Capbridge gets licence to help firms secure funds

By Grace Cheng for Straight Times

Online capital-raising platform Capbridge received a licence earlier this week that allows it to help high-tech companies secure funding from global capital markets.

The capital markets and services licence from the Monetary Authority of Singapore lets the firm connect investors seeking alternative investment vehicles to high-tech companies aiming to raise at least US$10 million (S$13.5 million).

Capbridge targets firms with valuations of between US$100 million and US$300 million in healthcare, infocomms and communications technology, and other high- tech industries.

It has a pipeline of about 35 companies but will target only four to five this year and more next year.

Through its partner Healthios, an American healthcare online capital-raising platform, Capbridge has access to 366 global institutions with a deployable fund size of US$409 billion. Healthios is an investor in Capbridge.

Co-founder and chief executive Steven Fang told The Straits Times that there is a gap for fast- growing, high-tech start-ups trying to get funding.

The American exchange Nasdaq caters for firms valued from US$5 billion but smaller high-growth tech companies do not have anywhere to go to raise funds from the capital market. They can approach venture capital firms but to land a deal they would have to talk to hundreds of companies, an arduous process, he added.

On the other side, investors are looking for investment instruments that provide better returns.

“Globally, investors have not been able to get the returns they want from blue-chip stocks and properties,” said Dr Fang. “Capbridge can access these investors and public institutions want to look at the global private market space.”

Citing statistics from leading investment adviser Cambridge Associates, he said venture capital firms that invest in high-tech companies get 10.3 per cent returns, compared with 7.7 per cent on the S&P 500 index.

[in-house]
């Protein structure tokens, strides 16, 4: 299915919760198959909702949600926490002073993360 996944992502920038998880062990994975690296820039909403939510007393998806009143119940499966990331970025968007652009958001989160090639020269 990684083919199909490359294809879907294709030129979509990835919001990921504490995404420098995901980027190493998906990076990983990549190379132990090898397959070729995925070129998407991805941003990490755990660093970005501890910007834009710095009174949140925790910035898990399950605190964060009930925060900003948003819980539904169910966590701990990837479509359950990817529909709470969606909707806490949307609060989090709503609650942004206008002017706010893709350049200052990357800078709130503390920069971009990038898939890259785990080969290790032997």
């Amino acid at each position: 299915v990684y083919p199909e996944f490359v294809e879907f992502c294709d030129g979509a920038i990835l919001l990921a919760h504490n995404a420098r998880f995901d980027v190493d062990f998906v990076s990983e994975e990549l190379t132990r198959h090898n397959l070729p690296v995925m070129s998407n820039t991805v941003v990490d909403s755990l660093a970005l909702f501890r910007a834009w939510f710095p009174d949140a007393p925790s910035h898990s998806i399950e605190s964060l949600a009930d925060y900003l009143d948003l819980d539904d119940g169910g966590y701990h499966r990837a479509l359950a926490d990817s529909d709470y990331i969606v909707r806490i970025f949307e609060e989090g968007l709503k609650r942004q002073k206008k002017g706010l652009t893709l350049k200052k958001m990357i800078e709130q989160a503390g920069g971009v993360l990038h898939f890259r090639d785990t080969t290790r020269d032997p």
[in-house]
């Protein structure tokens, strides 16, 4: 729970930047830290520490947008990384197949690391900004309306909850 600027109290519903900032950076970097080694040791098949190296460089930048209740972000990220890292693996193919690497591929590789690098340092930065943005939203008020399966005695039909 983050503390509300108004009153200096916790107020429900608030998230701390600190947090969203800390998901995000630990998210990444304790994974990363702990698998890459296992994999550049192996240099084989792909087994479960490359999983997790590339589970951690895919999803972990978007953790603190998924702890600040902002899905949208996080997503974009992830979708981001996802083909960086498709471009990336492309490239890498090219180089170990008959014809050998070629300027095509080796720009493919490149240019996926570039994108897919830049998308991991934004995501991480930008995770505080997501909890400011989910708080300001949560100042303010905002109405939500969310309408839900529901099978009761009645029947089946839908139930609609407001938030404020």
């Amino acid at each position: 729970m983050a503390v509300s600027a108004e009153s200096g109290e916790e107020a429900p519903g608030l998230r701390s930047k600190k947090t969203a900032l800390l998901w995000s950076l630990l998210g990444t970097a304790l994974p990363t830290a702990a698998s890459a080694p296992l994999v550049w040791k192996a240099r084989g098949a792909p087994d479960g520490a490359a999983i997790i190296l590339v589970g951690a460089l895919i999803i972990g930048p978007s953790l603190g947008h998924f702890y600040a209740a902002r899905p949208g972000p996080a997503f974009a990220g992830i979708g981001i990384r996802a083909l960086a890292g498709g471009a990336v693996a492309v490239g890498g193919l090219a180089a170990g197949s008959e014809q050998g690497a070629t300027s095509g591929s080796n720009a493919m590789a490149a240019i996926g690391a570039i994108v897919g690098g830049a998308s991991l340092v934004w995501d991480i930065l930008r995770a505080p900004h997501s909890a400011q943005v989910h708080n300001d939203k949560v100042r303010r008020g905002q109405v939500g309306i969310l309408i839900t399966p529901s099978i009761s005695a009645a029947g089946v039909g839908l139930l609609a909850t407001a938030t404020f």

High-tech companies can go to Capbridge to raise US$20 million to US$50 million at various stages of development so as to expand quickly. Capbridge, founded about a year ago, is one of more than 160 fintech start-ups in Singapore.

The Singapore Exchange (SGX) gave a $1.5 million grant to Capbridge to develop its platform. The start-up then raised another $2 million for business expansion and manpower.

SGX head of SME development and listings Mohamed Nasser Ismail told The Straits Times that increasingly companies need funds at earlier stages of development.

“The growth of companies depends on scale, how big they can grow. This becomes a priority and they need access to capital faster than before,” he noted.

“This is where Capbridge will play an important role, especially in high-tech companies that are driving disruption and creating innovations not seen before.”

To qualify for Capbridge help, a company must have a lead investor who has done due diligence.

Capbridge chief operating officer Frederick Reichenbach said: “The lead investors are usually the domain experts. They would have checked the company properly.

“When they come to Capbridge, they are essentially saying to other investors, ‘I’ve done the due diligence, I’m confident it’ll work, come co-invest with me’.”

Capbridge will also have a team to go through the documentation, he added, and find lead investors for companies that do not have one.

Dr Fang said Capbridge will also work with government agencies to attract high-tech customers to locate research and development activity and regional offices here.